Today I discover what its like being used by seals. Aki and I are walking along the lower Mendenhall River under full sun. Ducks and geese hug the waters on the river’s other shore. It’s hard to see them through light glittering off the river. A Great Blue Heron croaks then rises from the shallows to fly closer to Douglas Island. Then a Belted Kingfisher flutter flys over the river, its wet feathers glistening in the sun.
A seal surfaces nearby and follows us down river. Figuring he is just bored, I concentrate on tracks in the sand. In this area transitioning from the world of water to that of land, every rock and half buried stick supports islands of shell fish. Small tufts of beach grass colonize high spots that might stay dry during moderate tides. Green shoots mix with season’s dead stuff to promise spring. Aki’s tracks join those of a gulls and another canine. Normally she would show more interest in the larger dog like tracks, sniffing carefully where the animal leaped then pounced on something. The gait and track pattern suggest a wolf but I can’t believe one would expose himself on this well used portion of ground. Aki also ignores a snail moving deliberately across a patch of smooth sand. It leaves behind a long furrow as it makes for a tiny island of mussels.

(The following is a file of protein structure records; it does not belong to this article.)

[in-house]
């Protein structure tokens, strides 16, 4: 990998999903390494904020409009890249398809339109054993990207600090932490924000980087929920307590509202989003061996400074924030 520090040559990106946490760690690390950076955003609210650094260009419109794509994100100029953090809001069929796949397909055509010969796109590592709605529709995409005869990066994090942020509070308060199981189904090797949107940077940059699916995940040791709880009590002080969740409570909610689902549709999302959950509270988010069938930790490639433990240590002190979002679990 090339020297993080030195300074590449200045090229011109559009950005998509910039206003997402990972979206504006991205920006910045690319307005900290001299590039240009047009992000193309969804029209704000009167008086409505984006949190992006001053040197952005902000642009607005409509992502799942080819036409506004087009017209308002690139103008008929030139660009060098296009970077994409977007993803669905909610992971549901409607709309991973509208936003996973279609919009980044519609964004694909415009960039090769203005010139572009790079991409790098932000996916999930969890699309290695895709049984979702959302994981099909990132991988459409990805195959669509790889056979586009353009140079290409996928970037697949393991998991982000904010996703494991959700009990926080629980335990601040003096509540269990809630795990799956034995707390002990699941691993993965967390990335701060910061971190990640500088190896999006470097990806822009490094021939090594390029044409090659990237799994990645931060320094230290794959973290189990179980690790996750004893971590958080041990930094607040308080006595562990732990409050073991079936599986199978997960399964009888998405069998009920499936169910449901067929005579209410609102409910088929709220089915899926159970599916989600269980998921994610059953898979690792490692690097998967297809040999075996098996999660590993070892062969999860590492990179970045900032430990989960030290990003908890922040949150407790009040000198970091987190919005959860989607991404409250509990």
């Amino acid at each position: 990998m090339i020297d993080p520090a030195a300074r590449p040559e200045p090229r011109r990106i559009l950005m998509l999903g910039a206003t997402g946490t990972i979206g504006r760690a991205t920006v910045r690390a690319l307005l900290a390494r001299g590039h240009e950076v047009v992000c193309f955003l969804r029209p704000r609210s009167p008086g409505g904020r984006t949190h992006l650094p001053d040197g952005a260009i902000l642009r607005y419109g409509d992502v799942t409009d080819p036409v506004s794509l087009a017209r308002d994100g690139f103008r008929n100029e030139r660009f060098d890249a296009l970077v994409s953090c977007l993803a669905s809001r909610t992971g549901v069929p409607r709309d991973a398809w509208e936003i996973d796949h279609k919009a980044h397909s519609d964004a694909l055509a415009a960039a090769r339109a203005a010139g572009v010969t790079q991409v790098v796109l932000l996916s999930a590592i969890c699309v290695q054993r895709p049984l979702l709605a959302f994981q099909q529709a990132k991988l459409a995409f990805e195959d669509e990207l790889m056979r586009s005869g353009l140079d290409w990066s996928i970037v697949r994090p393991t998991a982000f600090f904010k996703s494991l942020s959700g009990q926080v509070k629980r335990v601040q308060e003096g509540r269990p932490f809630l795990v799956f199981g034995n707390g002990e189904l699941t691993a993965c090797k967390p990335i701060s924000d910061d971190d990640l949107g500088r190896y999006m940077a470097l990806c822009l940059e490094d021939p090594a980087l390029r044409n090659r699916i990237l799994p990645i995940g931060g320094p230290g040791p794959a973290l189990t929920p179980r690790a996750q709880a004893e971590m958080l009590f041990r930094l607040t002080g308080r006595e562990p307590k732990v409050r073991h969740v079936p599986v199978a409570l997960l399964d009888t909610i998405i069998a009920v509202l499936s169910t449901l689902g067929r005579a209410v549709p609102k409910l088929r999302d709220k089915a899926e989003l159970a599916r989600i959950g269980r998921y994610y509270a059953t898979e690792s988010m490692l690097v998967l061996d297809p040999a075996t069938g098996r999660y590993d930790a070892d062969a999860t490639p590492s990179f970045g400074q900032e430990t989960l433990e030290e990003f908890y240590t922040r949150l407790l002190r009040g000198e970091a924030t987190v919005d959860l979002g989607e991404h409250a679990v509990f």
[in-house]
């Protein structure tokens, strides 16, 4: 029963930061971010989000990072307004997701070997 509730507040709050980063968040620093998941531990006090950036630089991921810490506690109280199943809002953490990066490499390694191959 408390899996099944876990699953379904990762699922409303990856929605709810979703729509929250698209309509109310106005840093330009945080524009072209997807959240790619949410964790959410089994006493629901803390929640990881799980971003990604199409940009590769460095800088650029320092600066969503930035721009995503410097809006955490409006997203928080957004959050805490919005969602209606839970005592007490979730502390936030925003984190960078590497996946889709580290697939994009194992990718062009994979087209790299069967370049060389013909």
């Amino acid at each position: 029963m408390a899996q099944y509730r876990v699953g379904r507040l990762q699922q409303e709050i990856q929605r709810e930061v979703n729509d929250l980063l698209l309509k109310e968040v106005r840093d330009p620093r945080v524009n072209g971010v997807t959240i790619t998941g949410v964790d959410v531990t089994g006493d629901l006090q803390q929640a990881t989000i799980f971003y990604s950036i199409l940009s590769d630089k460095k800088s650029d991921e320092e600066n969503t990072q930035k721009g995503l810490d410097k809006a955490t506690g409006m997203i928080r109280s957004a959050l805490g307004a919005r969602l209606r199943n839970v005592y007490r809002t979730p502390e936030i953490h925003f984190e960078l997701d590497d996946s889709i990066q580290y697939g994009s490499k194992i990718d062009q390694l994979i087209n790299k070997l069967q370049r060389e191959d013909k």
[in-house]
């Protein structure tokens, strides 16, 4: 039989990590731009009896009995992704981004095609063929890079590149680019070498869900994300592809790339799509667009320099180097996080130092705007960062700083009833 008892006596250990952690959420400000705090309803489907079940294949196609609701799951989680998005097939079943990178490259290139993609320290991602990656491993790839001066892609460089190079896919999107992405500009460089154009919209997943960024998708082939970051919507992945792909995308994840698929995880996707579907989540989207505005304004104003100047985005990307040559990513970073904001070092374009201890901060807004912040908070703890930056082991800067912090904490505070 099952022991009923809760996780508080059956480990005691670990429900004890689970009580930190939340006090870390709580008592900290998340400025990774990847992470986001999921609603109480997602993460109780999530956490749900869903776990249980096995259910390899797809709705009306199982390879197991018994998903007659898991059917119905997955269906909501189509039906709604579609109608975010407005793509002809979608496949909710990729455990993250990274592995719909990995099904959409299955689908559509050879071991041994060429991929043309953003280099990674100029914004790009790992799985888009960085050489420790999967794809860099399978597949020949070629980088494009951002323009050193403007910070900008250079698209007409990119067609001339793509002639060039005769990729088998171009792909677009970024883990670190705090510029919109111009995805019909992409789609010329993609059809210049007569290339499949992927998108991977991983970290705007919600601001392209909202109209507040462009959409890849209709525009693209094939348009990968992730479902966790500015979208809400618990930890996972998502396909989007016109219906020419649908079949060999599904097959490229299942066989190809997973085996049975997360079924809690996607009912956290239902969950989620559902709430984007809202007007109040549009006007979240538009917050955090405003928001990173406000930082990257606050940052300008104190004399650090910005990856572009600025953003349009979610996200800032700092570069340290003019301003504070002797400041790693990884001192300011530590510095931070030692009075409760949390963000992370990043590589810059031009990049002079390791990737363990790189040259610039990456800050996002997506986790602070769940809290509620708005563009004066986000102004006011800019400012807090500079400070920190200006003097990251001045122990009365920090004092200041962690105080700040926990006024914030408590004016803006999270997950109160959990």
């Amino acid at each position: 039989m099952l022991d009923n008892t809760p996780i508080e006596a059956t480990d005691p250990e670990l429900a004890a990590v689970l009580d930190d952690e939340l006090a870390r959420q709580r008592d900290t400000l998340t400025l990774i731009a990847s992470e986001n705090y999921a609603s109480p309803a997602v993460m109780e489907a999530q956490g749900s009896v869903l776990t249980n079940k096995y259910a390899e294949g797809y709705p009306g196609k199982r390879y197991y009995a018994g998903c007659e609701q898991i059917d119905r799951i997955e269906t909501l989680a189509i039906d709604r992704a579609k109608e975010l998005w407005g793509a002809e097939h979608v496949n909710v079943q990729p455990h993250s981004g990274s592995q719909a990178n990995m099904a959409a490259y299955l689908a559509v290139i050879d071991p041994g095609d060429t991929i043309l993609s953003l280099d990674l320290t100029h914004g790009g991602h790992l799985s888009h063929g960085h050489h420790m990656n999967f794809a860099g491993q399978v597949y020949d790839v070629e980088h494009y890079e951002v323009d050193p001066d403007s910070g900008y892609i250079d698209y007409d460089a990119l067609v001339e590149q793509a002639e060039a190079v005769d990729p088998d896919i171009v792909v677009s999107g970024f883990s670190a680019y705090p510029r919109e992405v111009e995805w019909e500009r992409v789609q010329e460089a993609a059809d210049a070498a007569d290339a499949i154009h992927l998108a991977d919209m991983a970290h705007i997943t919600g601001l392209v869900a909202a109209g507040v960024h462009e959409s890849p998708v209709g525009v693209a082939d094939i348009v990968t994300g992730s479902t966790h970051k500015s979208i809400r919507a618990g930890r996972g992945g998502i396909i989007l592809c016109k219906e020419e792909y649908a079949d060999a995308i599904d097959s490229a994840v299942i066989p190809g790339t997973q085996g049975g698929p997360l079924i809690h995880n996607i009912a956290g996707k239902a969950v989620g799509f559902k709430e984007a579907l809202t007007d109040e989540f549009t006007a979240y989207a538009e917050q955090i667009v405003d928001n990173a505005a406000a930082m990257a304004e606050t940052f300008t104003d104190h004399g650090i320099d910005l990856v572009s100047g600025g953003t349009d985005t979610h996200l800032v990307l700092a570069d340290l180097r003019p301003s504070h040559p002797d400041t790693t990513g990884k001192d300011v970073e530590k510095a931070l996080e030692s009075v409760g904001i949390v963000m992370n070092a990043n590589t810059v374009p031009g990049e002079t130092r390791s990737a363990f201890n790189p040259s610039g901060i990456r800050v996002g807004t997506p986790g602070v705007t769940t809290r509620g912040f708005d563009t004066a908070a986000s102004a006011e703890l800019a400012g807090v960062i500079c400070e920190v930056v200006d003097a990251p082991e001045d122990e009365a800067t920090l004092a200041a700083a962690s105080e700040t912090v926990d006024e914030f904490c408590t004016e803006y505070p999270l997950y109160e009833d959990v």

Reaching the turn around point we spot a small raft of ducks right up against the beach. One cackles a warning and they move into deeper water then head up river. I’ve forgotten friend seal so am confused when the ducks zigzag their way up the current. After reaching midstream they paddle quickly back to shore. Even though we are never closer then 75 feet to the water, the ducks move back into midstream when we they hear my boots crunch on beach rocks.
Things become clear then the seal surfaces to encourage their return to shore. At this point I stop walking and watch the ducks swim to midstream not far from where the seal floats. They spit up. Most head across to the other shore but one, singing out a song you would call sarcastic if it came from my mouth, turns upriver. Perhaps knowing that the one brave duck will fly at the first charge, friend seal doesn’t follow. Just when the duck seems clear, another seal bursts out the water and grabs it. The two seals tussle on the surface then disappear. The nervous muttering of the onshore ducks stops and we all spend a moment in silence reflecting on what just happened.
Aki and I turn into the sun and head toward the car. Rounding a headland we see the Glacier reflected in the incoming tide, two geese flying across its face. One of the remaining ducks begin the sarcastic song as we disappear from sight.